The death of my sister Kathy made me feel like a fool not to go after the things I want. Changing jobs again at 53, having to prove myself all over again, gave me the best job I've ever had. The location is incredibly beautiful, downtown at Burnett Plaza, the tallest building in Fort Worth, adjacent to Burnett Memorial Park, a beautiful clearing donated in memory of two of the late Samuel "Burk" Burnett's sons, the two, who died young. There is a granite inscription in the park, a quote from Burnett, dedicating the park to his two "lost" sons.

The photograph that accompanies this piece is a photograph I took that captures the edge of Burnett Park and the famous 50ft sculpture of the Man with Briefcase. Burnett Plaza, the elegant building where I work, can be seen in the background. I write corporate communications, my bosses love me, and I'm just managing myself for the first time in almost 20 years. I'm back as a full-time writer (as opposed to editor) and whenever they need communication, they call me and tell me how awesome i am when i deliver work. what would be better

Looking back now, I see that the last 14 years have been filled with the loss of loved ones: my wife Nancy, her sister and father, my grandmother and two sisters, my uncle whom I have not mentioned. Our two dogs. Nancy and I adopted a stray dog ​​who followed Nancy home from the library the first fall of our marriage in 1988. The poor collie mix we called Sally was soaked from the rain, shaking and covered in ticks. She lived with us in Pampa, Amarillo, Wichita Falls, Amarillo again, then Fort Worth before she died in 2003 at the age of 15. We got a puppy, Pixie, from the shelter in 2001 for the kids to soften the blow of being uprooted again. . and move to Fort Worth - that was our reason for being. Pixie was another handsome long-haired cowboy who also died last year at the age of 15.

Death is the great leveler on the playing field of life. Knowing that death awaits us all is probably the only thing that helps some of us learn humility and empathy. Even brats like Donald Trump, who have taken or got everything they ever wanted, have to face the looming void just like the rest of us. And I hope like youAbbieto decide when and how I will break free from this deadly shell, just as my grandmother, Roxana Jewel Bohanan, did.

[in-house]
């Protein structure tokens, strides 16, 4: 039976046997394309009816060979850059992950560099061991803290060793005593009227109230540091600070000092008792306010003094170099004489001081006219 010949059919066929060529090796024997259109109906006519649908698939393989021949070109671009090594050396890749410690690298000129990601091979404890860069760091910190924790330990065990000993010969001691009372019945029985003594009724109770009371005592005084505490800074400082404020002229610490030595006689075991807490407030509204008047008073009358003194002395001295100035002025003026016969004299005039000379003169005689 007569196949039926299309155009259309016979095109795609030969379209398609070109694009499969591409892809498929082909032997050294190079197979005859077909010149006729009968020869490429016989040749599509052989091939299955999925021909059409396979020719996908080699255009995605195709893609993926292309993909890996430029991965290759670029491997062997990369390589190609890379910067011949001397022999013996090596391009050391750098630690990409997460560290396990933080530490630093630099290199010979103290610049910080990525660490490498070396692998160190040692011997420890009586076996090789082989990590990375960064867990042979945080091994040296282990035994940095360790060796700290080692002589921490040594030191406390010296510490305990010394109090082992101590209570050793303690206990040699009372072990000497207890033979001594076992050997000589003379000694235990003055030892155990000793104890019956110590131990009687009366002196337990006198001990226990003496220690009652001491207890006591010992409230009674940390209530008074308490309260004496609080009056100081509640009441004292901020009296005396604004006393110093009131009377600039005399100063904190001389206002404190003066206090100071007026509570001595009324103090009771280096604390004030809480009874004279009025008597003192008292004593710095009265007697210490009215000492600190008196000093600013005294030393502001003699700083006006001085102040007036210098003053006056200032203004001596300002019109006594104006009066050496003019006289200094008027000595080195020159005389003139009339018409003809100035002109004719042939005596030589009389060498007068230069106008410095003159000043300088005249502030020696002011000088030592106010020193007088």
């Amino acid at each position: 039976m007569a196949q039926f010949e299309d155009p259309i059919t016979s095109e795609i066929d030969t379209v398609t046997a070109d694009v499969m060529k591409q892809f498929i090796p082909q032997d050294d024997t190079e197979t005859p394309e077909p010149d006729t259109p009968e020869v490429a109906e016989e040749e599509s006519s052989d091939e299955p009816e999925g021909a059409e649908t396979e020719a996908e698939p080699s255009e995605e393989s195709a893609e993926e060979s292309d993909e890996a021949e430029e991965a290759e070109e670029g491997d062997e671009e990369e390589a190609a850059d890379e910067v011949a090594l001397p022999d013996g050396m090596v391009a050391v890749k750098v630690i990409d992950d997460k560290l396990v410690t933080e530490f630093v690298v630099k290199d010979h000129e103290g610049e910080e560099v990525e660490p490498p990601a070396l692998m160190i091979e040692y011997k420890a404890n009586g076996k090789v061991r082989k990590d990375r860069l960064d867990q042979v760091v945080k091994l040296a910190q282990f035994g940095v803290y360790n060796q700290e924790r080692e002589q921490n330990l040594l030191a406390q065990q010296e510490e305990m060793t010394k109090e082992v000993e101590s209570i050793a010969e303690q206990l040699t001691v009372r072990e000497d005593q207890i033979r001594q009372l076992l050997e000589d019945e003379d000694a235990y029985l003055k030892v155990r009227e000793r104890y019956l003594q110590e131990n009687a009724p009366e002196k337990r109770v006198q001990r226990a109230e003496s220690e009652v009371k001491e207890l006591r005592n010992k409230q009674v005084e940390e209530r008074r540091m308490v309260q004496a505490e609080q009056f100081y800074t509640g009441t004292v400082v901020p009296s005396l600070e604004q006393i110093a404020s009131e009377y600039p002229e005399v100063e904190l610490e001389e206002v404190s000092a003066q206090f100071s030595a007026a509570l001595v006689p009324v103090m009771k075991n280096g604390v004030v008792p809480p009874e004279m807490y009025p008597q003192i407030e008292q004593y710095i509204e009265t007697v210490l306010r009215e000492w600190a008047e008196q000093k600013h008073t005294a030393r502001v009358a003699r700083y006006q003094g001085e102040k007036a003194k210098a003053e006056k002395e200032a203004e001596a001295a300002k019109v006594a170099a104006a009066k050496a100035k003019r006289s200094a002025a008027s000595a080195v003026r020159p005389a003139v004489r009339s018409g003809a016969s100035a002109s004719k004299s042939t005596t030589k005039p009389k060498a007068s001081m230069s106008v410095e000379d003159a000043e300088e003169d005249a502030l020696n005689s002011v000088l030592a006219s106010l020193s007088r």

On her 97th birthday I interviewed my grandmother extensively and wrote to hera story of his early lifeto occupy a home in a retreat in the Oklahoma Panhandle and farm along the Dust Bowl. In the story, I predicted that I would live to be 100 and beyond. As always, he was right when he cheerfully pointed out: "Who knows, maybe I'll be dead by then."

I last saw my grandmother on June 17, 2014, as she lay in a hospital bed on the seventh floor of Baptist St. Anthony Hospital in Amarillo. She asked me about grad school and how long I had to get a master's degree and I took her hand before saying goodbye. It was the same hospital where she had volunteered for 41 years. He started in 1968, on the day the hospital opened, and in 2009 he decided to quit his weekly gift shop shifts at the age of 93.

He died on June 19, 2014., aged 98 after refusing further medical treatment. He told me he saw no point in all the fuss and heroic medical procedures for a person his age. "It's time to leave it to the kids," he said. And he did.

I assume Grandma's cause of death was pneumonia but in reality her death was the result of a fall in her darkened bathroom 10 days ago while getting out of bed at night. He fractured his left femur near the hip joint and his left humerus near the shoulder. In the hospital, he contracted pneumonia caused by aspiration of food, and his body was unable to fight off the infection. The day before her death, Grandma told her respiratory therapist that she would no longer undergo forced oxygen therapy, which my father compared to sticking your head out of a car window at 80 miles an hour. It was the only treatment that could save her and she said no, enough.

I'm glad she owned his thoughts to the end, becauseellaHe made the decision that it was time to die. I hope to be able to make the same decision when the time comes.

Sonny Bohanan is a writer based in Fort Worth, Texas. read yourswrite a portfoliojyour blog, and keep following himblood. He was an editor atFort Worth Star-Telegramand theAmerican literary review.